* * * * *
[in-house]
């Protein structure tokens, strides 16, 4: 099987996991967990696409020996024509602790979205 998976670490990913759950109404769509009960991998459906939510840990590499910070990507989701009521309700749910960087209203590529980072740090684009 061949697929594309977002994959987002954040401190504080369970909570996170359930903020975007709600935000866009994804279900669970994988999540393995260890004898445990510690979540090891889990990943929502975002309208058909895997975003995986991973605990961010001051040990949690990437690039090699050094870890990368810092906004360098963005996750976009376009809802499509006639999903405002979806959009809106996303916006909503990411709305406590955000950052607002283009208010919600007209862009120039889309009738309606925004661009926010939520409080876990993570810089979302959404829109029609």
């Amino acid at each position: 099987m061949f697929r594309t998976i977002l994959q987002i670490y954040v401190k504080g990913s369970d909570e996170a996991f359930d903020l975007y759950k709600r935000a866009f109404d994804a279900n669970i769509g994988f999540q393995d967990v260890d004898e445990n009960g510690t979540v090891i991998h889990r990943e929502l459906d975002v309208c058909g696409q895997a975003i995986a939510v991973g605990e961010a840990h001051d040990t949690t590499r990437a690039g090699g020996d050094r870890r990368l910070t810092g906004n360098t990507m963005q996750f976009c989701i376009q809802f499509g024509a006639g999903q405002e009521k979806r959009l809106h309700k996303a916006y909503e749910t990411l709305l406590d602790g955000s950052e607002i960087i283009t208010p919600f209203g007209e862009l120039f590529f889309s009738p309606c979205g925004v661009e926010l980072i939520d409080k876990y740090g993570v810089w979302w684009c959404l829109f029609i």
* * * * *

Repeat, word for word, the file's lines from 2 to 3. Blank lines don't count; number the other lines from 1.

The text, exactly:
């Protein structure tokens, strides 16, 4: 099987996991967990696409020996024509602790979205 998976670490990913759950109404769509009960991998459906939510840990590499910070990507989701009521309700749910960087209203590529980072740090684009 061949697929594309977002994959987002954040401190504080369970909570996170359930903020975007709600935000866009994804279900669970994988999540393995260890004898445990510690979540090891889990990943929502975002309208058909895997975003995986991973605990961010001051040990949690990437690039090699050094870890990368810092906004360098963005996750976009376009809802499509006639999903405002979806959009809106996303916006909503990411709305406590955000950052607002283009208010919600007209862009120039889309009738309606925004661009926010939520409080876990993570810089979302959404829109029609």
């Amino acid at each position: 099987m061949f697929r594309t998976i977002l994959q987002i670490y954040v401190k504080g990913s369970d909570e996170a996991f359930d903020l975007y759950k709600r935000a866009f109404d994804a279900n669970i769509g994988f999540q393995d967990v260890d004898e445990n009960g510690t979540v090891i991998h889990r990943e929502l459906d975002v309208c058909g696409q895997a975003i995986a939510v991973g605990e961010a840990h001051d040990t949690t590499r990437a690039g090699g020996d050094r870890r990368l910070t810092g906004n360098t990507m963005q996750f976009c989701i376009q809802f499509g024509a006639g999903q405002e009521k979806r959009l809106h309700k996303a916006y909503e749910t990411l709305l406590d602790g955000s950052e607002i960087i283009t208010p919600f209203g007209e862009l120039f590529f889309s009738p309606c979205g925004v661009e926010l980072i939520d409080k876990y740090g993570v810089w979302w684009c959404l829109f029609i």